Changing Seasons and New Concepts: Same and Different and Before and After

About this resource
Reviewed: 2013

Fall is a great time to talk with young children about concepts that are important for them to learn. One is the idea of “change”—about leaves changing color and dropping from trees, mornings becoming cooler, and night arriving earlier. Children see changes but may not have a sense of the four seasons or that the seasons cycle every year. Another concept is before and after, which changes in the day can help define.

Same and different

Some trees stay green, but others change the color of their leaves and even lose those leaves. Taking a walk through the leaves and trees gives you many opportunities to notice that some stay the same but some are different because of the changing season.

Before and after

Before the sun goes down, let’s go for a walk. After it goes down, it will be dark outside and we’ll play inside.”

If a child has a limited vocabulary, you may need to use visual aids, such as photos of the trees in the summer and in the fall. You can help them sequence the seasons and add more photos for winter and spring. Talk about the sequence—before and after—and talk about the changes—same or different. Expand their vocabulary by adding examples of why something is different. (“The tree looks different because the leaves are gone.”) This game can be played at the table or during circle time and is limited only by your imagination and photos or objects that can be sorted.

There are many ways to expand on the concepts of same and different, such as using materials from home and the classroom and sorting them into two sets (Legos vs. wooden blocks, socks vs. T-shirts). Likewise there are many ways to talk about what comes before and what comes after. A visual schedule of the day is a convenient way to practice before and after and helps young children understand what activity will happen next. It will help the child to predict daily routines. Visual schedules again can be made with photos for home or for school. A home schedule for the morning may have a photo of waking up, getting out of bed, getting dressed, eating breakfast, and leaving home. A school schedule likewise may start with a photo of entering the classroom, followed by the next activity or routine. For children who have difficulty learning a sequence, make it simple and start with two or three photos. Once the child recognizes the early sequence, you can add more photos before and after.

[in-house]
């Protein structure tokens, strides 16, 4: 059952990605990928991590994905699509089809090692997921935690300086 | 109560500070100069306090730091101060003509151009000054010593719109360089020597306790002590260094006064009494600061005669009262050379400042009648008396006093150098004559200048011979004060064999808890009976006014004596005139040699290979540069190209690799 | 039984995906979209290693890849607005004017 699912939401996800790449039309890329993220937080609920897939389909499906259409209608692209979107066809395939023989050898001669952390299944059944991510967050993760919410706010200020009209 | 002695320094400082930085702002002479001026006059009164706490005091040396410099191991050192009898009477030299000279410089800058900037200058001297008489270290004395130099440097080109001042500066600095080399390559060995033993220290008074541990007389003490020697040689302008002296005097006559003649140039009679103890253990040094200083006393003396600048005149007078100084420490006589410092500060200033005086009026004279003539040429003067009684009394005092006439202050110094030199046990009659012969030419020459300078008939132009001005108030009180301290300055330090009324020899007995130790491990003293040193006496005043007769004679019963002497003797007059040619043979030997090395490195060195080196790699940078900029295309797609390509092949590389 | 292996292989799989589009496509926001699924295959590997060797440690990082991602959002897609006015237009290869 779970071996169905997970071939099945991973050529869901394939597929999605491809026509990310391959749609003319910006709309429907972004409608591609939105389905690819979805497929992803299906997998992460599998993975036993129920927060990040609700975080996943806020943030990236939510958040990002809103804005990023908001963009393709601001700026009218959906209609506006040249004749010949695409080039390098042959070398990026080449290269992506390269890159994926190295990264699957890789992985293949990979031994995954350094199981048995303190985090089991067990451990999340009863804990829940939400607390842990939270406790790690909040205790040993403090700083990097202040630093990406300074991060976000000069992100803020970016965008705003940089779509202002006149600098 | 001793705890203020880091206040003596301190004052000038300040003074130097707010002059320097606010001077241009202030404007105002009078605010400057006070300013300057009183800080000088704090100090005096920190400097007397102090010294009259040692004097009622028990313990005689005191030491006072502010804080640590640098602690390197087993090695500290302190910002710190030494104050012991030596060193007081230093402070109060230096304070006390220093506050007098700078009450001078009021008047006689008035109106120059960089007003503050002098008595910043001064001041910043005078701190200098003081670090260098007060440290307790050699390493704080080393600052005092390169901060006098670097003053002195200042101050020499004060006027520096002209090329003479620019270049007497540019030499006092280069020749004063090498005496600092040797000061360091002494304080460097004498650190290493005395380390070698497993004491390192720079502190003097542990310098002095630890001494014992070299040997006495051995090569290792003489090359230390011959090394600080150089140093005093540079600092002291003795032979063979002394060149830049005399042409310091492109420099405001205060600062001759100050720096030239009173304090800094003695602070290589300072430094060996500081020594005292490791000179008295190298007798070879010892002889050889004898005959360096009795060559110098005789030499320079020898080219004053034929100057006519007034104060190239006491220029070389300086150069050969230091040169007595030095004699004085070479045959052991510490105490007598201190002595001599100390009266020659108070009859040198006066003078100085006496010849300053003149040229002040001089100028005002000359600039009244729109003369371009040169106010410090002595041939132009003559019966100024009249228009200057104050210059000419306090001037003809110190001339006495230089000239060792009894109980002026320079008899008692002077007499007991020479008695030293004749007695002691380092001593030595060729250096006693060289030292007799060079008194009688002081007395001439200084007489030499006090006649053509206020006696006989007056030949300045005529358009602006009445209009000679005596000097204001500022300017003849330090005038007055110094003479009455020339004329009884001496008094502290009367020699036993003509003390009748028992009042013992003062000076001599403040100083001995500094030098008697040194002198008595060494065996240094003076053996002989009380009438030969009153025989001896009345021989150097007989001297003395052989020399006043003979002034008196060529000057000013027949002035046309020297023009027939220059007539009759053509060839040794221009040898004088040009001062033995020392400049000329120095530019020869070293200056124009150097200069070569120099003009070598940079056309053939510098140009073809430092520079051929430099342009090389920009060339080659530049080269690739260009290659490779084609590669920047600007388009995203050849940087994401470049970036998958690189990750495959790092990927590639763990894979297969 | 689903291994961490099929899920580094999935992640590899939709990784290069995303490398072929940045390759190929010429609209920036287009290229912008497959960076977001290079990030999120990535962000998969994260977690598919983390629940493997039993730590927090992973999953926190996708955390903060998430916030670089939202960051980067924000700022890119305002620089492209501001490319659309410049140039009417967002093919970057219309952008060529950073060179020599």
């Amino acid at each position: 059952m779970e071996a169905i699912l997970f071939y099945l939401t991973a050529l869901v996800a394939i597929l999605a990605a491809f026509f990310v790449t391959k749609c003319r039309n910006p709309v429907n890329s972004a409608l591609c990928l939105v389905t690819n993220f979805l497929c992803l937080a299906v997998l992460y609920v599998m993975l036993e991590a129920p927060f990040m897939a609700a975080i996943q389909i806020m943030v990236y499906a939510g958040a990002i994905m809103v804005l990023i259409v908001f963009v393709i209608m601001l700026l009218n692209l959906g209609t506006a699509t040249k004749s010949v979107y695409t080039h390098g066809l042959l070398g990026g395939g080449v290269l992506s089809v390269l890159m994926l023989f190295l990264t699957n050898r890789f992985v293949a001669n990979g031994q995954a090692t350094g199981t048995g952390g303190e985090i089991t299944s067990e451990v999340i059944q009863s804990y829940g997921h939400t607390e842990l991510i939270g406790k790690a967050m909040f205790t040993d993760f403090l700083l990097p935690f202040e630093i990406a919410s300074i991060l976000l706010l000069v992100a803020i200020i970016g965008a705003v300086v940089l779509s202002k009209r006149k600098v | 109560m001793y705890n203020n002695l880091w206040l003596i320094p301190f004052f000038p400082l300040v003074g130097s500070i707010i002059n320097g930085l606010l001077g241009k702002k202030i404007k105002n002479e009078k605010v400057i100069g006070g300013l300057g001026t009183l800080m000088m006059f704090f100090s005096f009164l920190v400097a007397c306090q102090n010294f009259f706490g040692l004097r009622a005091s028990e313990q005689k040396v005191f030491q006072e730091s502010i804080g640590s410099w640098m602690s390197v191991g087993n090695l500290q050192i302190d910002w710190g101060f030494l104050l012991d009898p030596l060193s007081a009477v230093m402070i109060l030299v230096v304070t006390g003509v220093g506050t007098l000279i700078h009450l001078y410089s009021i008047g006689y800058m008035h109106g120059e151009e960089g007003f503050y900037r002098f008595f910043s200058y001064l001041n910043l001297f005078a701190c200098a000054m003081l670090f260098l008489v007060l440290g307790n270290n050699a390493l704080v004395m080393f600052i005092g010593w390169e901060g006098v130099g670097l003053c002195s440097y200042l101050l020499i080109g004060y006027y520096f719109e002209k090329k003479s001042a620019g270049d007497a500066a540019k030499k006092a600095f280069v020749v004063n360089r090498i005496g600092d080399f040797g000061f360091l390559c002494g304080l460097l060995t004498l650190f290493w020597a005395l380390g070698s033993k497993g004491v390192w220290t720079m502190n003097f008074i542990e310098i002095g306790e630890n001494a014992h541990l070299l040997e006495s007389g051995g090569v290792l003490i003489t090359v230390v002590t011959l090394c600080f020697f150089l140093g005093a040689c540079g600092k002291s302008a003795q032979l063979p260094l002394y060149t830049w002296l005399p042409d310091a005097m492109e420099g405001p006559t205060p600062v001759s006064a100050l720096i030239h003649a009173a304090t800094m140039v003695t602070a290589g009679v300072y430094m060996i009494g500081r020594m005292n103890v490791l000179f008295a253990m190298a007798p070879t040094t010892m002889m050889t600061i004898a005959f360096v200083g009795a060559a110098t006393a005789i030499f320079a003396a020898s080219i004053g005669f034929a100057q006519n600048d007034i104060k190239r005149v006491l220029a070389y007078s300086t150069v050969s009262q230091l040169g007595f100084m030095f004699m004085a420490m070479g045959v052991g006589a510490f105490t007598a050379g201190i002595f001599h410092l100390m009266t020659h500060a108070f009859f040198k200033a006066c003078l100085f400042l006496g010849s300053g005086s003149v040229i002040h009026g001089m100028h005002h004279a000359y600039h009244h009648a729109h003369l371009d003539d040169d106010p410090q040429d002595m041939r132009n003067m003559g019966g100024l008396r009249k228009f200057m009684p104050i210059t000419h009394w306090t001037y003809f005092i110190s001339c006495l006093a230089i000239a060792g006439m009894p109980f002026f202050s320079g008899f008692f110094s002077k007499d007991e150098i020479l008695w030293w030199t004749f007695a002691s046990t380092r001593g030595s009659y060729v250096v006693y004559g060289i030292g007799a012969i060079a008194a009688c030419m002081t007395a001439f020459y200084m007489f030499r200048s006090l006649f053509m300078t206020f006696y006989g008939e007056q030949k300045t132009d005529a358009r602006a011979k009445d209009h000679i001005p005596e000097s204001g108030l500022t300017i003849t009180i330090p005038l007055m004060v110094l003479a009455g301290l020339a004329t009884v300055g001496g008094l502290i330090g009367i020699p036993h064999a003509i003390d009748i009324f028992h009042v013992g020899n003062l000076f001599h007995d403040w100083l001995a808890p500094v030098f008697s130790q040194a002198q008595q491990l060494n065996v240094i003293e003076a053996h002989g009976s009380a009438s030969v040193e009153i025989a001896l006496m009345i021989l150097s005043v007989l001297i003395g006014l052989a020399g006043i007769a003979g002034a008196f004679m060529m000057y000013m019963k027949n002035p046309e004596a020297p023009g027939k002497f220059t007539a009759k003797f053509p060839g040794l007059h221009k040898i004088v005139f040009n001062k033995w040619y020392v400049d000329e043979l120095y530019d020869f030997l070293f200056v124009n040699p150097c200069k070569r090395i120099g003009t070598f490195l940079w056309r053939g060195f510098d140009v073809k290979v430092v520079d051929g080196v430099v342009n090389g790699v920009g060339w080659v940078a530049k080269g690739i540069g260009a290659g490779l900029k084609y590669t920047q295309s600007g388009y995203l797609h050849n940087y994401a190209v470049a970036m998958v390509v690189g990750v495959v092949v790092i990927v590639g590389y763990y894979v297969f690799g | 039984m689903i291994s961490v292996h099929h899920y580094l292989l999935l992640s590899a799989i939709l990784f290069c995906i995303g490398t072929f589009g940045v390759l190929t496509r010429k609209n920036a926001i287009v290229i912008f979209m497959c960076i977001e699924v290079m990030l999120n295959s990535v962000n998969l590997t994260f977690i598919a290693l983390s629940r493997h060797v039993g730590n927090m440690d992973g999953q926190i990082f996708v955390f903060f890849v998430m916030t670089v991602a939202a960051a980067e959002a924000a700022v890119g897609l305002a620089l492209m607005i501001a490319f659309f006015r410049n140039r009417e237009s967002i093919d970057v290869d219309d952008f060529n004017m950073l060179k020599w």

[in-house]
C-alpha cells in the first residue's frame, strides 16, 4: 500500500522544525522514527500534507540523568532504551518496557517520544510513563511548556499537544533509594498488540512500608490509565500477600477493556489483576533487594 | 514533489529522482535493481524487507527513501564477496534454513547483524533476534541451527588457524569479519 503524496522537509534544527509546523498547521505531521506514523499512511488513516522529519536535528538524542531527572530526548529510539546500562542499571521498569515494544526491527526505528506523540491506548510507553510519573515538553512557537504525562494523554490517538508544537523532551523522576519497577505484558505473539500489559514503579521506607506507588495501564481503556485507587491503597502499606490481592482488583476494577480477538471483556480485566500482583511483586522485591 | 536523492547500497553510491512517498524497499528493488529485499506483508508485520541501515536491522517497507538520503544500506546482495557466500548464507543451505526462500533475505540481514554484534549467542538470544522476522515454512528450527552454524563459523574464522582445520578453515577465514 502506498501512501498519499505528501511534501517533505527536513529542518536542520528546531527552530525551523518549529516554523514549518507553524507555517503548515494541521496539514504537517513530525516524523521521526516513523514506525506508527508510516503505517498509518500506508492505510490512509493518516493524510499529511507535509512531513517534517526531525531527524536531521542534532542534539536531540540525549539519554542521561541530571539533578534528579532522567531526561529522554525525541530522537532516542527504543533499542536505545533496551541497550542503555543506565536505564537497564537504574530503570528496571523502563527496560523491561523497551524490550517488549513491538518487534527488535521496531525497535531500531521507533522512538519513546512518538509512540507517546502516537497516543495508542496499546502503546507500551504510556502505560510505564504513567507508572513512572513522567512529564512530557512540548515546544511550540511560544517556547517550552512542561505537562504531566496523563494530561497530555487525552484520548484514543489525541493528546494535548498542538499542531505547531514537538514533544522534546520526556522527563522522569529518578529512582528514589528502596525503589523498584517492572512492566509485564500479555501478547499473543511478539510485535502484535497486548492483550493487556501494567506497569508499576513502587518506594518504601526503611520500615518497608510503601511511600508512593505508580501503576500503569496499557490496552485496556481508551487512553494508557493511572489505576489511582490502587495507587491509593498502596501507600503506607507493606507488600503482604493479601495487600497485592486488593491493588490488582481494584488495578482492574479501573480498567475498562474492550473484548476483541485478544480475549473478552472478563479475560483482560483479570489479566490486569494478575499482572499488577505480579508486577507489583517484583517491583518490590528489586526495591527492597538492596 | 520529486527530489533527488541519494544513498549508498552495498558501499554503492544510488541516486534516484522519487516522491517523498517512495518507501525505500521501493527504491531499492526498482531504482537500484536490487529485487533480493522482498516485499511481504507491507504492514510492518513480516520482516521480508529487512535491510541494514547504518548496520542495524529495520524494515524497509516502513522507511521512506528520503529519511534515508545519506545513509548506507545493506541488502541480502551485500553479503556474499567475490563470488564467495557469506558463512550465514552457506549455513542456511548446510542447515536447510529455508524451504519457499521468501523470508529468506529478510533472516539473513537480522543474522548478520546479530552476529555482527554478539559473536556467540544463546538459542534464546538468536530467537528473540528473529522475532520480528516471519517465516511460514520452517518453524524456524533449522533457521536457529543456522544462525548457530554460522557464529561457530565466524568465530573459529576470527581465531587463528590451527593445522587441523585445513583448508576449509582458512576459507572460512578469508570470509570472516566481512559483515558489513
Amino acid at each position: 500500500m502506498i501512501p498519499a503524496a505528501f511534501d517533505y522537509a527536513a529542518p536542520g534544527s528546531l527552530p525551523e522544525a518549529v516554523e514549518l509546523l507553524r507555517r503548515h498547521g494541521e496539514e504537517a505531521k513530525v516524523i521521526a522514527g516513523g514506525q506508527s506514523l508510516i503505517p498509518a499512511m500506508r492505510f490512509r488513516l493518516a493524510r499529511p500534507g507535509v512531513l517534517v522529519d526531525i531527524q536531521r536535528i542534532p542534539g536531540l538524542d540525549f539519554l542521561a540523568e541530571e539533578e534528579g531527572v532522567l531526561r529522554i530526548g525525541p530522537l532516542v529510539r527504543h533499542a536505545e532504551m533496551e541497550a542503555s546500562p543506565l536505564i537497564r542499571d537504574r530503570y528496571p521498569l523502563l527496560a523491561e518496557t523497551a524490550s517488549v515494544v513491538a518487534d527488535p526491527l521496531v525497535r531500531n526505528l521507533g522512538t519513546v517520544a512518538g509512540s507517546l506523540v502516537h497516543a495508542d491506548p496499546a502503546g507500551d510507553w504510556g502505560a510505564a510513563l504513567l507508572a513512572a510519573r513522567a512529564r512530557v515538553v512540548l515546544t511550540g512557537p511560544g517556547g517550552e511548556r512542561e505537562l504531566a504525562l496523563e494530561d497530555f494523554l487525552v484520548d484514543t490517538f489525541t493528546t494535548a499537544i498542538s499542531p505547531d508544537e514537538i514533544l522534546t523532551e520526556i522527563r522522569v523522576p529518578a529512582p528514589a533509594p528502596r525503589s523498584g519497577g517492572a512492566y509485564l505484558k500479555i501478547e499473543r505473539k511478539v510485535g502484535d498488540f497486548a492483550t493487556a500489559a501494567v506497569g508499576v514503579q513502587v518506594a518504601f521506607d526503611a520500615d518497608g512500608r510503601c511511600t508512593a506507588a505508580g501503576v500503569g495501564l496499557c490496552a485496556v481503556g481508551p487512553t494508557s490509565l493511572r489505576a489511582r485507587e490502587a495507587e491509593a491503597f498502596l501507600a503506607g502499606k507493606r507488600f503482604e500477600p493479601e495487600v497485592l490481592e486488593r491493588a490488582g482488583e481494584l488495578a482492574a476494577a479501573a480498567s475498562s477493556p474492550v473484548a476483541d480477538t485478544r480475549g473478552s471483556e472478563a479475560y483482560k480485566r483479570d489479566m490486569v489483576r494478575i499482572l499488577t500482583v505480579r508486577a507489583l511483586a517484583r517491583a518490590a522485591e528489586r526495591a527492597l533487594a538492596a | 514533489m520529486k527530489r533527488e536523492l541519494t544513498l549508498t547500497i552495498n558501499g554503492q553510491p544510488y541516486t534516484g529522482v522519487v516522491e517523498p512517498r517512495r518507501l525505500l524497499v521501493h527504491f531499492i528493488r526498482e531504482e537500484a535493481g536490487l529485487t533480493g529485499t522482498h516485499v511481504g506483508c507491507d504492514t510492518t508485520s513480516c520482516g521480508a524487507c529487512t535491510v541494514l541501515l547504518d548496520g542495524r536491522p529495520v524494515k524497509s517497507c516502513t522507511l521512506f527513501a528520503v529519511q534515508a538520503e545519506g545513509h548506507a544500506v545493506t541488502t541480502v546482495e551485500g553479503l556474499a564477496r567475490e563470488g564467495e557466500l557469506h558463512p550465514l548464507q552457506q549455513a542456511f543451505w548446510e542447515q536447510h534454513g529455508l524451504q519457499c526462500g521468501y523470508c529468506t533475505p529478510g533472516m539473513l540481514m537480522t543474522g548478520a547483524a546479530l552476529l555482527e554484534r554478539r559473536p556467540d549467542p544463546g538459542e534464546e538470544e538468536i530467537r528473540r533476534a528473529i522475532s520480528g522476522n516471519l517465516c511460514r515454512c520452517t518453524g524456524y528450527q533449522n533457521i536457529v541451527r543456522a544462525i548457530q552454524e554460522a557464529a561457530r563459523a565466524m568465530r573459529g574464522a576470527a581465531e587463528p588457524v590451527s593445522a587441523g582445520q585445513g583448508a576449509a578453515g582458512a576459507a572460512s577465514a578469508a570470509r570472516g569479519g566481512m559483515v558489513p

Concepts such as same and different are abstract until you help a child identify what (color, shape, function, size) makes something the same as or different from something else. It can take repeated practice for children with learning concerns to grasp that same and different can apply to many characteristics. It’s best to start with what is happening in the child’s life and is visible in everyday activities. Then build upon the initial learning to help the child recognize that there are many ways of “sorting” items or pictures into same and different categories. Children gain a sense of mastery when they learn to sort.

Concepts of time also are challenging for young children. Again, most young children are not aware of ways to measure the passage of time (whether by clock or by season). They can learn the sequence of their day, however, if the routines are stable and recur each day. For example, children in some families learn that breakfast comes after dressing, while others learn that breakfast comes before dressing; likewise they learn that outdoor play at school comes after circle time and before snack time. Learning before and after helps children to understand schedules in their day and to predict what comes next. What a sense of confidence they have when they know before and after!

Susan Fowler

Dr. Susan Fowler, professor of special education at the University of Illinois, will take one of our popular Tip Sheets and provide specific suggestions that benefit children with developmental delays or disabilities. Most of our Tip Sheets work for all families, but some can use “tweaking” or additional tips to support children with disabilities.